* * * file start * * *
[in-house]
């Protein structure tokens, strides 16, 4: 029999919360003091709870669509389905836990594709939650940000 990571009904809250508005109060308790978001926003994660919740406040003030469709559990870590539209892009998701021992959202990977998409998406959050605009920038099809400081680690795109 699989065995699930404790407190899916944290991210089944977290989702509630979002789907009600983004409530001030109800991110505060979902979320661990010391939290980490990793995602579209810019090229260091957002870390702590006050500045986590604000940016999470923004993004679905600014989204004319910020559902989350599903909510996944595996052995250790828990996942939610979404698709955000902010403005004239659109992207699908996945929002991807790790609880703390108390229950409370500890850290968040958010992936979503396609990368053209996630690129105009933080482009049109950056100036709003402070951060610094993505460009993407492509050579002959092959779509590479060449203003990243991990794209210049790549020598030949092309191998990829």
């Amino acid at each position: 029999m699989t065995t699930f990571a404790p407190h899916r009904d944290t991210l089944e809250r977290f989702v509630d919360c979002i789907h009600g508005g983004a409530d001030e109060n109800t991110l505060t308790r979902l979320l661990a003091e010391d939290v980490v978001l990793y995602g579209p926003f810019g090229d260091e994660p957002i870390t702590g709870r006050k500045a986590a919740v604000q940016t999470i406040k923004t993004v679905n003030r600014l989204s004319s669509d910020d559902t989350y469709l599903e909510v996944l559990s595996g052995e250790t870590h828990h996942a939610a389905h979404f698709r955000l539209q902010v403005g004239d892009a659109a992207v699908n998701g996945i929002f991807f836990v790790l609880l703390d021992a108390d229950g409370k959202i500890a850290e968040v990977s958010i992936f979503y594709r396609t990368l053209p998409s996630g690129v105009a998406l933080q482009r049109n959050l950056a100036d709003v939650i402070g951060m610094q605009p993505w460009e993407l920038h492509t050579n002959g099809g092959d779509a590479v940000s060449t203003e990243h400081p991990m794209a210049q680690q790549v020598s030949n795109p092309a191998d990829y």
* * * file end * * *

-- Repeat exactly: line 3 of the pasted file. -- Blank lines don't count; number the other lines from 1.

């Amino acid at each position: 029999m699989t065995t699930f990571a404790p407190h899916r009904d944290t991210l089944e809250r977290f989702v509630d919360c979002i789907h009600g508005g983004a409530d001030e109060n109800t991110l505060t308790r979902l979320l661990a003091e010391d939290v980490v978001l990793y995602g579209p926003f810019g090229d260091e994660p957002i870390t702590g709870r006050k500045a986590a919740v604000q940016t999470i406040k923004t993004v679905n003030r600014l989204s004319s669509d910020d559902t989350y469709l599903e909510v996944l559990s595996g052995e250790t870590h828990h996942a939610a389905h979404f698709r955000l539209q902010v403005g004239d892009a659109a992207v699908n998701g996945i929002f991807f836990v790790l609880l703390d021992a108390d229950g409370k959202i500890a850290e968040v990977s958010i992936f979503y594709r396609t990368l053209p998409s996630g690129v105009a998406l933080q482009r049109n959050l950056a100036d709003v939650i402070g951060m610094q605009p993505w460009e993407l920038h492509t050579n002959g099809g092959d779509a590479v940000s060449t203003e990243h400081p991990m794209a210049q680690q790549v020598s030949n795109p092309a191998d990829y």